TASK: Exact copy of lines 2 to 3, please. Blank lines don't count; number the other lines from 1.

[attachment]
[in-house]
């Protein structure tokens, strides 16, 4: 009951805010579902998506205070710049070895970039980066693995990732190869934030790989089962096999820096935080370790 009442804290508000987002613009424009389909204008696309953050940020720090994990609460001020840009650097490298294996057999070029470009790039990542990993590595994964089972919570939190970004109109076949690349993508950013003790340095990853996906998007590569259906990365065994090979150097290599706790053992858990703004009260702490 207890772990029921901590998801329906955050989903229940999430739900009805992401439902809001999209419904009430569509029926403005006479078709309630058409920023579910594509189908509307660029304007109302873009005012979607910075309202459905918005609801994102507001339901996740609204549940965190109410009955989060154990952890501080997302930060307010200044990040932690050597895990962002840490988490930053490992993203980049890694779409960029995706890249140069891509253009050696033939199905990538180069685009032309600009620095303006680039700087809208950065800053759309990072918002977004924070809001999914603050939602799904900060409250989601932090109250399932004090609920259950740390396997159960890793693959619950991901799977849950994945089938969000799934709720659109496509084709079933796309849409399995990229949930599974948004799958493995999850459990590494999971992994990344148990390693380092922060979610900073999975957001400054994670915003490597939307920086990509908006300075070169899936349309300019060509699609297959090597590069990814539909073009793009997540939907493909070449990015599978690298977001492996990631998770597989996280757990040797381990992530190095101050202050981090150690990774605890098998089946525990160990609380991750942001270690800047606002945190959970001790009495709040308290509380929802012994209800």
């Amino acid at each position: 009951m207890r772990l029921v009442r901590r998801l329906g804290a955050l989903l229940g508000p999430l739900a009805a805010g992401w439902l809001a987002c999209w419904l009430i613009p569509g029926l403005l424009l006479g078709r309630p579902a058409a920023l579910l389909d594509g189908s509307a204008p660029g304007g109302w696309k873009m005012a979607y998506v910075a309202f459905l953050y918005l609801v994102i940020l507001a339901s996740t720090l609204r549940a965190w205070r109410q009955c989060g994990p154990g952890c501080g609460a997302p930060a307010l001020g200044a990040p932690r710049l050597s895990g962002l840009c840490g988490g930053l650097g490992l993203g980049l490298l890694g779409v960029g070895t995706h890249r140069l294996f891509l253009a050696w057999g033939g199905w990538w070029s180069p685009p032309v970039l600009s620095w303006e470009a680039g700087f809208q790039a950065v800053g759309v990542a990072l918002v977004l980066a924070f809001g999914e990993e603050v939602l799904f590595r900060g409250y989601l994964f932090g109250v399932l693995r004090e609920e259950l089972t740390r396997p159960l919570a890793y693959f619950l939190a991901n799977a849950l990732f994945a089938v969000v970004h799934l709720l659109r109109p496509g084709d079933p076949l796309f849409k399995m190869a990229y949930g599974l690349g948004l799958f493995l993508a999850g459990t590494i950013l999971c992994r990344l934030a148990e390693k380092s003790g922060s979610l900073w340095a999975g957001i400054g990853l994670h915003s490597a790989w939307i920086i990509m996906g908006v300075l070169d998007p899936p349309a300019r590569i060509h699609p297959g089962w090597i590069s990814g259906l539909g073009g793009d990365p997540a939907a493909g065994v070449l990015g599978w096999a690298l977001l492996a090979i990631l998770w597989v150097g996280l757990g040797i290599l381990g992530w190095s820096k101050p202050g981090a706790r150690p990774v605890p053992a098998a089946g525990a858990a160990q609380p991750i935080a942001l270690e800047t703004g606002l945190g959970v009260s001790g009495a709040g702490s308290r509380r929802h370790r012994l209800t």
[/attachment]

């Protein structure tokens, strides 16, 4: 009951805010579902998506205070710049070895970039980066693995990732190869934030790989089962096999820096935080370790 009442804290508000987002613009424009389909204008696309953050940020720090994990609460001020840009650097490298294996057999070029470009790039990542990993590595994964089972919570939190970004109109076949690349993508950013003790340095990853996906998007590569259906990365065994090979150097290599706790053992858990703004009260702490 207890772990029921901590998801329906955050989903229940999430739900009805992401439902809001999209419904009430569509029926403005006479078709309630058409920023579910594509189908509307660029304007109302873009005012979607910075309202459905918005609801994102507001339901996740609204549940965190109410009955989060154990952890501080997302930060307010200044990040932690050597895990962002840490988490930053490992993203980049890694779409960029995706890249140069891509253009050696033939199905990538180069685009032309600009620095303006680039700087809208950065800053759309990072918002977004924070809001999914603050939602799904900060409250989601932090109250399932004090609920259950740390396997159960890793693959619950991901799977849950994945089938969000799934709720659109496509084709079933796309849409399995990229949930599974948004799958493995999850459990590494999971992994990344148990390693380092922060979610900073999975957001400054994670915003490597939307920086990509908006300075070169899936349309300019060509699609297959090597590069990814539909073009793009997540939907493909070449990015599978690298977001492996990631998770597989996280757990040797381990992530190095101050202050981090150690990774605890098998089946525990160990609380991750942001270690800047606002945190959970001790009495709040308290509380929802012994209800």
């Amino acid at each position: 009951m207890r772990l029921v009442r901590r998801l329906g804290a955050l989903l229940g508000p999430l739900a009805a805010g992401w439902l809001a987002c999209w419904l009430i613009p569509g029926l403005l424009l006479g078709r309630p579902a058409a920023l579910l389909d594509g189908s509307a204008p660029g304007g109302w696309k873009m005012a979607y998506v910075a309202f459905l953050y918005l609801v994102i940020l507001a339901s996740t720090l609204r549940a965190w205070r109410q009955c989060g994990p154990g952890c501080g609460a997302p930060a307010l001020g200044a990040p932690r710049l050597s895990g962002l840009c840490g988490g930053l650097g490992l993203g980049l490298l890694g779409v960029g070895t995706h890249r140069l294996f891509l253009a050696w057999g033939g199905w990538w070029s180069p685009p032309v970039l600009s620095w303006e470009a680039g700087f809208q790039a950065v800053g759309v990542a990072l918002v977004l980066a924070f809001g999914e990993e603050v939602l799904f590595r900060g409250y989601l994964f932090g109250v399932l693995r004090e609920e259950l089972t740390r396997p159960l919570a890793y693959f619950l939190a991901n799977a849950l990732f994945a089938v969000v970004h799934l709720l659109r109109p496509g084709d079933p076949l796309f849409k399995m190869a990229y949930g599974l690349g948004l799958f493995l993508a999850g459990t590494i950013l999971c992994r990344l934030a148990e390693k380092s003790g922060s979610l900073w340095a999975g957001i400054g990853l994670h915003s490597a790989w939307i920086i990509m996906g908006v300075l070169d998007p899936p349309a300019r590569i060509h699609p297959g089962w090597i590069s990814g259906l539909g073009g793009d990365p997540a939907a493909g065994v070449l990015g599978w096999a690298l977001l492996a090979i990631l998770w597989v150097g996280l757990g040797i290599l381990g992530w190095s820096k101050p202050g981090a706790r150690p990774v605890p053992a098998a089946g525990a858990a160990q609380p991750i935080a942001l270690e800047t703004g606002l945190g959970v009260s001790g009495a709040g702490s308290r509380r929802h370790r012994l209800t």